Home abortions have received a six-month extension – but will be “scrapped” by the end of summer.
In an announcement this morning, MP Maggie Throup said a six-month extension would be added to the “temporary arrangements for the provision of early medical abortion put in place during the Covid pandemic”.
Throup added that the governments “pills by post” policy would end at midnight on 29 August this year.
“After careful consideration, the Government’s view is that the provision of early medical abortion should return to pre-Covid arrangements. The wellbeing and safety of women requiring access to abortion services has been, and will continue to be, our first and foremost priority,” her statement said.
Women were sent the pills after a phone consultation rather than a visit to a clinic.
The extension will allow medical clinics to “ease back into demand” as they return to old ways of working.
However, women’s groups and medical bodies have argued that the new pills by post policy was effective, safe and preferred by women who were looking to have an abortion.
In a joint letter to Boris Johnson, the Royal College of Midwives, the Royal College of Obstetricians and Gynaecologists, and the British Medical Association among other groups such as Women’s Aid and End Violence Against Women said that removing the service would indicate a “deep distrust of women and an institutional disregard for their reproductive rights”.
“The current approval is used by 2,000 women a week who require an early medical abortion, and the ongoing uncertainty presents a clear and present danger to their access to, and confidence in, their abortion care,” the letter stated.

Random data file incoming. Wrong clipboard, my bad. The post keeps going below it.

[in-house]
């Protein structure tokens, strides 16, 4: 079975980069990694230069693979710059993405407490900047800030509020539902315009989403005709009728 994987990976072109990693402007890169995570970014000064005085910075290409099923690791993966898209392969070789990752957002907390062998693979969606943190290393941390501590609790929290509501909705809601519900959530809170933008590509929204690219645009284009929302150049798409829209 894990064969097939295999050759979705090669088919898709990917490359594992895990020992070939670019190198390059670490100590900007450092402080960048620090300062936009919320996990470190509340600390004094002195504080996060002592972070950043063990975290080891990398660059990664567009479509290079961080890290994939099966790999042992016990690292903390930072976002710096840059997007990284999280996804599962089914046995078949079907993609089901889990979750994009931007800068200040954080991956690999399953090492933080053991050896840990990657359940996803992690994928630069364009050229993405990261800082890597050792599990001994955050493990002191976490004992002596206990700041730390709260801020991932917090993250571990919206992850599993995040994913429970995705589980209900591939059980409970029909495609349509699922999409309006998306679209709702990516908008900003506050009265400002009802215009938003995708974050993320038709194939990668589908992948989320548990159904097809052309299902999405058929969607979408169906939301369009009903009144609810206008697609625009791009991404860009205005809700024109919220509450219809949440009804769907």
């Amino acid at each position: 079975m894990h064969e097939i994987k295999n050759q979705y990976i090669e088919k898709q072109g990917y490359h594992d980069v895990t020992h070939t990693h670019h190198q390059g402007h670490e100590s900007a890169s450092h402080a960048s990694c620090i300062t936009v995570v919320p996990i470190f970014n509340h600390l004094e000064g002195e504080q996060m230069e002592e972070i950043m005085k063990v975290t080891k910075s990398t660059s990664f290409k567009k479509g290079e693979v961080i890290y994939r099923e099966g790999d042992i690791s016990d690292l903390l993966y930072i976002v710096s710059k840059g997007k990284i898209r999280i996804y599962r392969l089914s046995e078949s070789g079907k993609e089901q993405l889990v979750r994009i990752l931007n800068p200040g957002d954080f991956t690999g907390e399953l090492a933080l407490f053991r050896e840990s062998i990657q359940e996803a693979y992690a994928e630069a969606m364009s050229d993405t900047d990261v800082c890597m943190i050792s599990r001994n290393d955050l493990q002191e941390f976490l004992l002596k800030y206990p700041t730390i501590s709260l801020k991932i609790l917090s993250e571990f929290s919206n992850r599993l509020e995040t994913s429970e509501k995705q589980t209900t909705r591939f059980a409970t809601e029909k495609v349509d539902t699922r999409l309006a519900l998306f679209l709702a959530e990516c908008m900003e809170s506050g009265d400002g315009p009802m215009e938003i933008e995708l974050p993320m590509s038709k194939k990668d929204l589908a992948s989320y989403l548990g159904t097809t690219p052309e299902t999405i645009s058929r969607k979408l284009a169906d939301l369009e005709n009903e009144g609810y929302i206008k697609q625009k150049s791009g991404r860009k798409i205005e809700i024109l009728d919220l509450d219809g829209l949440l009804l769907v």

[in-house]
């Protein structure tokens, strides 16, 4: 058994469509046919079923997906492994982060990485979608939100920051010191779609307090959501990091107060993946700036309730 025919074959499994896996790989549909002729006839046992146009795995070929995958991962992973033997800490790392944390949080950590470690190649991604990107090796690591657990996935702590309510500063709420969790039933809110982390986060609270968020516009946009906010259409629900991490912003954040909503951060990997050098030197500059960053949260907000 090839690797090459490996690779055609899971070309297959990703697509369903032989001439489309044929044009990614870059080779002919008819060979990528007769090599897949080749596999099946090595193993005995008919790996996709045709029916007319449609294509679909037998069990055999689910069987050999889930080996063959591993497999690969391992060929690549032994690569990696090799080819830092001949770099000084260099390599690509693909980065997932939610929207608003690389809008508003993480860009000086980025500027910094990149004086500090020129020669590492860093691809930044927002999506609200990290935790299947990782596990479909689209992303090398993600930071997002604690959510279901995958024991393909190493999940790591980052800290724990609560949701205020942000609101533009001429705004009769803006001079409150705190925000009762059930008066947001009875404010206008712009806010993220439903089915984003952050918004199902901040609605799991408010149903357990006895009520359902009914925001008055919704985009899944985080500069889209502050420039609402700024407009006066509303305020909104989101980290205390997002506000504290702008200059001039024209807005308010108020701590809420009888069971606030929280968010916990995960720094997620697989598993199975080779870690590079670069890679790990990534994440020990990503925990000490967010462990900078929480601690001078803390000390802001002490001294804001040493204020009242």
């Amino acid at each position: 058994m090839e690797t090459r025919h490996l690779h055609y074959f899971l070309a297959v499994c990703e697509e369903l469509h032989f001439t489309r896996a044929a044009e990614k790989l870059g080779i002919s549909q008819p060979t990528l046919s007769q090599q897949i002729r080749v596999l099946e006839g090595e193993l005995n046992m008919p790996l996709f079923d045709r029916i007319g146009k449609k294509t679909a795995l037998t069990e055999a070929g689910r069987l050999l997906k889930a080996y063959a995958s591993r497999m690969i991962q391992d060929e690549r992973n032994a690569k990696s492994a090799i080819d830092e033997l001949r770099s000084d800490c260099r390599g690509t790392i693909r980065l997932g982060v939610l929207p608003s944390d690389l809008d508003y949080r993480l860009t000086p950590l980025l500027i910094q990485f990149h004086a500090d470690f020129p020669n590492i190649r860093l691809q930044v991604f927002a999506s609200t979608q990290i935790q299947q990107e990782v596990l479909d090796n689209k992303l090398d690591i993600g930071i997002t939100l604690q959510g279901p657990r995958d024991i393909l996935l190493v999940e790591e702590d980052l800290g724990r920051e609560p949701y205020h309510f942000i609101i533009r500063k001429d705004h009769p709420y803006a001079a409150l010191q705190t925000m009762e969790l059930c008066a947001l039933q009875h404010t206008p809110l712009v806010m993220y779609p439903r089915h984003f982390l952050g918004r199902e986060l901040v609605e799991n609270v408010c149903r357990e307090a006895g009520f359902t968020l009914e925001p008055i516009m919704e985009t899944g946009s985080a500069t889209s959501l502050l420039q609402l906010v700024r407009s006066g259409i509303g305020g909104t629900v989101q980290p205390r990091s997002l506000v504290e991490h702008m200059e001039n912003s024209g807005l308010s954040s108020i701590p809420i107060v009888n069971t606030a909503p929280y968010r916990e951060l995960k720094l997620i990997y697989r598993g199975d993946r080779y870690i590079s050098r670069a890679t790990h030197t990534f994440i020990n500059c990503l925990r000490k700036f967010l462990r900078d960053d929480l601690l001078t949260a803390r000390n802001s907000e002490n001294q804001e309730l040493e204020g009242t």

“At a time when women’s reproductive rights and choices are being rolled back elsewhere in the world, we call for leadership in asking the Secretary of State for Health and Social Care to make this essential service permanent by the end of March,” it added.
Early medical abortions involve taking two pills within 48 hours of each other.
The return to the old policy means that women who are less than 10 weeks pregnant will need to visit a clinic in order to take the first pill and can take the second pill at home.
The amount of abortions performed early has increased since the beginning of the pandemic, with a 2021 report from the Office for National Statistics (ONS) stating that, for every month between January to April of 2020, there were more abortions performed compared with the corresponding month of 2019.
In April 2020, the month after the pills by post policy was introduced, the ONS says there were 4,500 more abortions than April 2019.
The Independent has contacted the Royal College of Midwives, the Royal College of Obstetricians and Gynaecologists, and the British Medical Association for comment.